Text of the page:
Secret Side Effects of Eating Grilled Chicken, Says Science
We are all familiar with chicken; the versatile poultry that may in fact be one of the most widely consumed animal meats. Many use chicken in their meal rotation because of its versatility, mild flavor, and ease of cooking, but what are some of the side effects of eating chicken, and, more specifically, grilled chicken?
While you may think the flavor is the only thing that changes when you grilled chicken versus baking or pan-frying, there are other changes that occur during the process of grilling that are worth noting. Let's take a deep dive into what happens in your body when you eat grilled chicken, and for more on how to eat healthy, don't miss 7 Healthiest Foods to Eat Right Now.
Grilled chicken may help with growth and development.
As with all animal meats, chicken is a great source of amino acids, the building blocks of protein. Thus, the protein in chicken aids in the repair, building, and maintenance of tissues within the body. When you consume grilled chicken, you are providing your body with numerous amino acids that contribute to the "pool" of these building blocks available for various functions throughout the body.
Having an ample supply of these amino acids is important for positive nitrogen balance, a concept described as having more amino acids available than are required in your body at any given time. Positive nitrogen balance is especially important for periods of growth, like when an individual looking to gain muscle weight. In these circumstances, one must have excess amounts of protein available in their body to put toward their growth and development.
It will help you feel satiated.
Satiety may not be a word you hear often, but the concept is something you encounter on a daily basis. Satiety is the feeling of fullness, or being satisfied after eating. Of all of the macronutrients, carb, fat, and protein, protein provides the highest satiety value. This means when you eat equal amounts of calories from cab, fat, and protein, you will feel the fullest, the longest after consuming the protein. This is a valuable trait as satiety can enable us to limit excessive snacking, and creates an appetite level that may make it easier for us to choose more appropriate portion sizes at meals and snacks.
Managing portion sizes and frequency of eating are helpful tools in weight loss and management. Because of this, eating grilled chicken may be a helpful dietary choice for someone who is looking to lose weight.
Grilled meat has carcinogens.
While grilling chicken does provide a unique and desirable flavor, there may be some downside to cooking your chicken (or any meat) over a direct flame. Cooking meat at very high temperatures, as is the case with grilling, produces compounds called heterocyclic amines (HCAs), which become especially present when char marks form on the meat. Unfortunately, these HCAs are thought to promote the development of cancerous cells.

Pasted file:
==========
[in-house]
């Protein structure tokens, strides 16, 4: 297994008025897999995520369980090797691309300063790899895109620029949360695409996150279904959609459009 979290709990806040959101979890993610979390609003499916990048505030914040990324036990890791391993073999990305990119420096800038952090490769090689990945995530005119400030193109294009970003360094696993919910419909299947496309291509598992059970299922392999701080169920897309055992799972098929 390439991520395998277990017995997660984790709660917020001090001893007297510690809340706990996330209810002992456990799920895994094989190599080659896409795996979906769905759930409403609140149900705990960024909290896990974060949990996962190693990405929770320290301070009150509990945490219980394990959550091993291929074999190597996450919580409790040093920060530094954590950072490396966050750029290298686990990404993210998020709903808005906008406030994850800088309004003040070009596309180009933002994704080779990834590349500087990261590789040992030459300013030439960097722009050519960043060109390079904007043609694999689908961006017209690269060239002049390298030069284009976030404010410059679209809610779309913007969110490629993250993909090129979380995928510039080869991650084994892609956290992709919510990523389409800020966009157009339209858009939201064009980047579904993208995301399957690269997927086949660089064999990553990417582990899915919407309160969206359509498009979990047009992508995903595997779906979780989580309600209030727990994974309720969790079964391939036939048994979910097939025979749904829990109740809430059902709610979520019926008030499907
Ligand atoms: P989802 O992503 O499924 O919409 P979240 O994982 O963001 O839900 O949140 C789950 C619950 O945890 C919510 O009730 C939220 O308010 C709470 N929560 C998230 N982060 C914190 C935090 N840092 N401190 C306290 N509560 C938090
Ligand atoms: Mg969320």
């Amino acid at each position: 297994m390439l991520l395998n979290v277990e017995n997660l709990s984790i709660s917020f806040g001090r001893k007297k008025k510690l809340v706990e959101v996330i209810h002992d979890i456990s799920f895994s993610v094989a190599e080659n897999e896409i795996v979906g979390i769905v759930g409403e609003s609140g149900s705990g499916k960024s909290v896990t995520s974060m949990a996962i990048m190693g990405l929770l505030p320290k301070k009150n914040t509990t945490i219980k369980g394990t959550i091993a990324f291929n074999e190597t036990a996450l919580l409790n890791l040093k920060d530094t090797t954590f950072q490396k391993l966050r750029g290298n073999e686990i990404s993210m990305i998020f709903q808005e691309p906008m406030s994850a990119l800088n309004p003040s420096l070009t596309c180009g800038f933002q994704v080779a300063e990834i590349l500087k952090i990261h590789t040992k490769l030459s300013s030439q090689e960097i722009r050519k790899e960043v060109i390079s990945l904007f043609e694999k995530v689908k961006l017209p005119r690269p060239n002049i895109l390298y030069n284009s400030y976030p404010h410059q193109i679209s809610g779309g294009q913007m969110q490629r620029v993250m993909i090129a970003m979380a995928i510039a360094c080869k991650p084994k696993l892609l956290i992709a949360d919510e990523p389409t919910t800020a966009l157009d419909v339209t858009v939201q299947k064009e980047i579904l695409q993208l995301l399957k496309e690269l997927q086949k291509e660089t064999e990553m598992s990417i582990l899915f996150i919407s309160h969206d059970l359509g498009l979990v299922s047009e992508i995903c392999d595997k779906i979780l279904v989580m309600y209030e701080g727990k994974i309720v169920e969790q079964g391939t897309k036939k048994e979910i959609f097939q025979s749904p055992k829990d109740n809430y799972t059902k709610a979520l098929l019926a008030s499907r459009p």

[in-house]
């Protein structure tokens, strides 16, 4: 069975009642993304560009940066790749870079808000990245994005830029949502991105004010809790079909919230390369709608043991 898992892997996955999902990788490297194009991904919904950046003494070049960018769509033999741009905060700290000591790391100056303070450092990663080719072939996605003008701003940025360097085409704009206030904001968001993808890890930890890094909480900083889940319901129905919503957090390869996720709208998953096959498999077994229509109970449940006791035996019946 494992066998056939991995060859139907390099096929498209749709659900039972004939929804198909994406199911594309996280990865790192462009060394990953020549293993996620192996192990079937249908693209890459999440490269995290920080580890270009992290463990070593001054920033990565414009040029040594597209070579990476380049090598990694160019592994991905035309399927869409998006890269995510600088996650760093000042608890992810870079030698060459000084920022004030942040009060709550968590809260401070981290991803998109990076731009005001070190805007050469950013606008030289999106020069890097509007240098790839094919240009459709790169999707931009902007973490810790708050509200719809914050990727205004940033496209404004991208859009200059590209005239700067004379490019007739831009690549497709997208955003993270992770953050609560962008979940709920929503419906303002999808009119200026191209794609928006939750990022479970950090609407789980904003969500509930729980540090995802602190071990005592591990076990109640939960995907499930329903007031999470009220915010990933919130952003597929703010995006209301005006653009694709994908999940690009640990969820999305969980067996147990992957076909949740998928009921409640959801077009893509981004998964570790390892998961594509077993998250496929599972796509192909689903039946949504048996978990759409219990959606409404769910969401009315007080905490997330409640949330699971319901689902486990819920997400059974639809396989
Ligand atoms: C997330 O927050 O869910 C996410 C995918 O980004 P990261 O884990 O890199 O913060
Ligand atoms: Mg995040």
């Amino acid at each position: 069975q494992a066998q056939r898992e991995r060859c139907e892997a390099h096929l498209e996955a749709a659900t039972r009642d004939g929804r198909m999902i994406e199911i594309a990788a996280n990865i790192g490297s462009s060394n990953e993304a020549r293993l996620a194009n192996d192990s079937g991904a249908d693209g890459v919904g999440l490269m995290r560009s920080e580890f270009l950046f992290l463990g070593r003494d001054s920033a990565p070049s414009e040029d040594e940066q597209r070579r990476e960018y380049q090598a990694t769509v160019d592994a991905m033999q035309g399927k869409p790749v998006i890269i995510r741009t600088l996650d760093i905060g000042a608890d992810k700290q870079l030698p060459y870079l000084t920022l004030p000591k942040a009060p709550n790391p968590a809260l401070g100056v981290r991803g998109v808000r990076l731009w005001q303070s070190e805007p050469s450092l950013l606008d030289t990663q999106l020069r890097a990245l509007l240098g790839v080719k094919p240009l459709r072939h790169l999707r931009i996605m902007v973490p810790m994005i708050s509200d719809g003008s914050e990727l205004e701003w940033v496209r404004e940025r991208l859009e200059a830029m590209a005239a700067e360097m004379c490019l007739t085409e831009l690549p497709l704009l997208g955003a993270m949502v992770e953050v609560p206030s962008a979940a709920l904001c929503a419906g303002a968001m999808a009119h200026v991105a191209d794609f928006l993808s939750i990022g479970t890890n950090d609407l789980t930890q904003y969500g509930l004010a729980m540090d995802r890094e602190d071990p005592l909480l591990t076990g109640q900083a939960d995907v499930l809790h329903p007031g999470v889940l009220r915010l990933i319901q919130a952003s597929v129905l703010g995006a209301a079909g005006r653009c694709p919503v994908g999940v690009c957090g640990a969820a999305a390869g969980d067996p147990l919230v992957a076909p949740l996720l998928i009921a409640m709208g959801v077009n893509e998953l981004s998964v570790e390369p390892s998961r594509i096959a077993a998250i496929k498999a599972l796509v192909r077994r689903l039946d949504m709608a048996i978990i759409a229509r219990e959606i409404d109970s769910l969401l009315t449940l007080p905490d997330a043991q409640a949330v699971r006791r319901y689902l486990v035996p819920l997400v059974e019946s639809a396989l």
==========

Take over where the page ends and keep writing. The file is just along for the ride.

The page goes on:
In addition to HCAs being produced, when fat from meat drips into the flames of a grill, another potential cancer-causing compound called polyaromatic hydrocarbons (PAHs) are produced. Luckily, chicken is a lean meat and does not typically have much fat that could potentially drip into flames while being grilled. However, no matter the fat content, the open flame will likely produce HCAs within the meat.
To reduce the development of these worrisome compounds, you can wrap your chicken in foil when you grill it to lessen the impact of the flames. This would also contain any fat that releases from the chicken to keep it from coming in contact with the flames. Another tip for minimizing cancer-causing compounds while grilling your chicken is to flip it frequently. This will limit the development of char marks, and, in turn, lessen the number of HCAs that are produced during cooking.
While there are definitely some positive attributes of grilled chicken, it is important to recognize the potential negative side effects as well.
Even though grilling your chicken may create a delicious flavor, it is best to utilize the tips for grilling that lessen the production of cancer-causing compounds. One more tip for balancing out the questionable compounds is to enjoy your grilled chicken with foods that are high in antioxidants, like fruits and vegetables, that can counteract the negative actions of HCAs and PAHs.
Serving your grilled chicken over a large salad loaded with lettuce and veggies, or enjoy it with a nice mango salsa and avocado for an antioxidant boost to counterbalance the carcinogenic compounds.
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